Nature acts twice

A convenient, alternative formulation can be given by allowing nature to act twice:

  1. First, a nature action, $ \theta \in \Theta$, is chosen but is unknown to the robot.
  2. Following this, a nature observation action is chosen to interfere with the robot's ability to sense $ \theta $.
Let $ \psi$ denote a nature observation action, which is chosen from a nature observation action space, $ \Psi(\theta)$. A sensor mapping, $ h$, can now be defined that yields $ y =
h(\theta,\psi)$ for each $ \theta \in \Theta$ and $ \psi \in
\Psi(\theta)$. Thus, for each of the two kinds of nature actions, $ \theta \in \Theta$ and $ \psi \in \Psi$, an observation, $ y =
h(\theta,\psi)$, is given. This yields an alternative way to express Formulation 9.5:

Formulation 9..6 (Nature Interferes with the Observation)  
  1. A nonempty, finite set $ U$ called the action space.
  2. A nonempty, finite set $ \Theta$ called the nature action space.
  3. A nonempty, finite set $ Y$ called the observation space.
  4. For each $ \theta \in \Theta$, a nonempty set $ \Psi(\theta)$ called the nature observation action space.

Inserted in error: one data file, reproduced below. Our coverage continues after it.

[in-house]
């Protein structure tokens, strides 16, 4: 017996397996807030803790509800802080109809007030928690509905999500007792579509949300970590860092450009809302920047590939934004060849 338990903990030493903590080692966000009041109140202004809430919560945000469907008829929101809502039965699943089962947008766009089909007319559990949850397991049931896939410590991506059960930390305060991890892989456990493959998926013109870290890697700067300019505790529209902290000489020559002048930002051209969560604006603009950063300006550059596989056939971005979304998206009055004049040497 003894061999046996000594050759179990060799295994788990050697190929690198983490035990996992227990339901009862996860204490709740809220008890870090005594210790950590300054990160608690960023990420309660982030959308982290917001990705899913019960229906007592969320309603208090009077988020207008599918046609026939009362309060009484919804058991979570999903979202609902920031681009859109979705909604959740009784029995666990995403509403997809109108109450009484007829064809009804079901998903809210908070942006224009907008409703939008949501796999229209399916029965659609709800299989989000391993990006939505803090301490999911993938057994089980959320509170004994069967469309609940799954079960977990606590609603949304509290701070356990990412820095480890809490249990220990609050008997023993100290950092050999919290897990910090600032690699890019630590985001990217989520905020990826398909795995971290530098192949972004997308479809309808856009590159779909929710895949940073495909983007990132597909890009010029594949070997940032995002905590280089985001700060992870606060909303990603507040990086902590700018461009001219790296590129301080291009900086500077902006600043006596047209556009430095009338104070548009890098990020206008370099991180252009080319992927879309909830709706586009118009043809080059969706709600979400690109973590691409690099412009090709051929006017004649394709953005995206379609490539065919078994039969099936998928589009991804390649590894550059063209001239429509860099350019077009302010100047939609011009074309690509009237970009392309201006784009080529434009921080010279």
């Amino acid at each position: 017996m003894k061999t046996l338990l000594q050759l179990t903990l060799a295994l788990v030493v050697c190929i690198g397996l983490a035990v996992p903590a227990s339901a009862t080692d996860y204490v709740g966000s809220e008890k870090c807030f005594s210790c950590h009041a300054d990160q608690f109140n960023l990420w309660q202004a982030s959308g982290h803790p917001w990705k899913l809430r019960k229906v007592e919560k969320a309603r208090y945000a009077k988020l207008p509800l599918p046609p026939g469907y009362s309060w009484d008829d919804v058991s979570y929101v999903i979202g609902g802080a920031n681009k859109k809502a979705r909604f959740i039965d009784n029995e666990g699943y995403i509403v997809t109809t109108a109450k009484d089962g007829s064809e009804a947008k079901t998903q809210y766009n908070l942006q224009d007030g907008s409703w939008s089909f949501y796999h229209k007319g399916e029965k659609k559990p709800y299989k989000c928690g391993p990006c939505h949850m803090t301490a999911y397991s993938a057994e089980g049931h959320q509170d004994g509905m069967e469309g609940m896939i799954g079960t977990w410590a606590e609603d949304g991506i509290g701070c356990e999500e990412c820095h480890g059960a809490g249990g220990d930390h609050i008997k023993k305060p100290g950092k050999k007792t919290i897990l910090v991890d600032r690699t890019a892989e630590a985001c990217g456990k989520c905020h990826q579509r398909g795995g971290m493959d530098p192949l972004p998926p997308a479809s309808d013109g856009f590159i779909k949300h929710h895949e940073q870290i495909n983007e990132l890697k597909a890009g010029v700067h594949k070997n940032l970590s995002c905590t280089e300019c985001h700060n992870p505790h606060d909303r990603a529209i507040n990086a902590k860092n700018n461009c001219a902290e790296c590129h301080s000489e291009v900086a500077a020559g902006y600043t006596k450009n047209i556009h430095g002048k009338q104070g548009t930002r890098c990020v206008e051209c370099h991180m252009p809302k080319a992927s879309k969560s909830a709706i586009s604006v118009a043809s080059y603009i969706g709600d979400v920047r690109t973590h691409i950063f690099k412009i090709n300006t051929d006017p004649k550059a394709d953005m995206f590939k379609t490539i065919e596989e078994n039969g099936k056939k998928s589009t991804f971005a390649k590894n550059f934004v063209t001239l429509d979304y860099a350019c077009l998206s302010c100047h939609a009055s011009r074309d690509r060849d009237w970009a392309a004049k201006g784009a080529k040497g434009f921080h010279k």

5. A sensor mapping $ h:\Theta \times \Psi \rightarrow Y$.
  6. A function $ L: U \times \Theta \rightarrow {\mathbb{R}}\cup \{\infty\}$ called the cost function.

This nicely unifies the nondeterministic and probabilistic models with a single function $ h$. To express a nondeterministic model, it is assumed that any $ \psi \in
\Psi(\theta)$ is possible. Using $ h$,

$\displaystyle \Theta(y) = \{ \theta \in \Theta \;\vert\; \exists \psi \in \Psi(\theta)$    such that $\displaystyle y = h(\theta,\psi) \} .$ (9.27)

For a probabilistic model, a distribution $ P(\psi\vert\theta)$ is specified (often, this may reduce to $ P(\psi)$). Suppose that when the domain of $ h$ is restricted to some $ \theta \in \Theta$, then it forms an injective mapping from $ \Psi$ to $ Y$. In other words, every nature observation action leads to a unique observation, assuming $ \theta $ is fixed. Using $ P(\psi)$ and $ h$, $ P(y\vert\theta)$ is derived as

$\displaystyle P(y\vert\theta) = \left\{ \begin{array}{ll} P(\psi\vert\theta) & ...
...heta,\psi)$. }  0 & \mbox{ if no such $\psi$ exists. }  \end{array}\right.$ (9.28)

If the injective assumption is lifted, then $ P(\psi\vert\theta)$ is replaced by a sum over all $ \psi$ for which $ y =
h(\theta,\psi)$. In Formulation 9.6, the only difference between the nondeterministic and probabilistic models is the characterization of $ \psi$, which represents a kind of measurement interference. A strategy still takes the form $ \pi: \Theta \rightarrow U$. A hybrid model is even possible in which one nature action is modeled nondeterministically and the other probabilistically.

Steven M LaValle 2012-04-20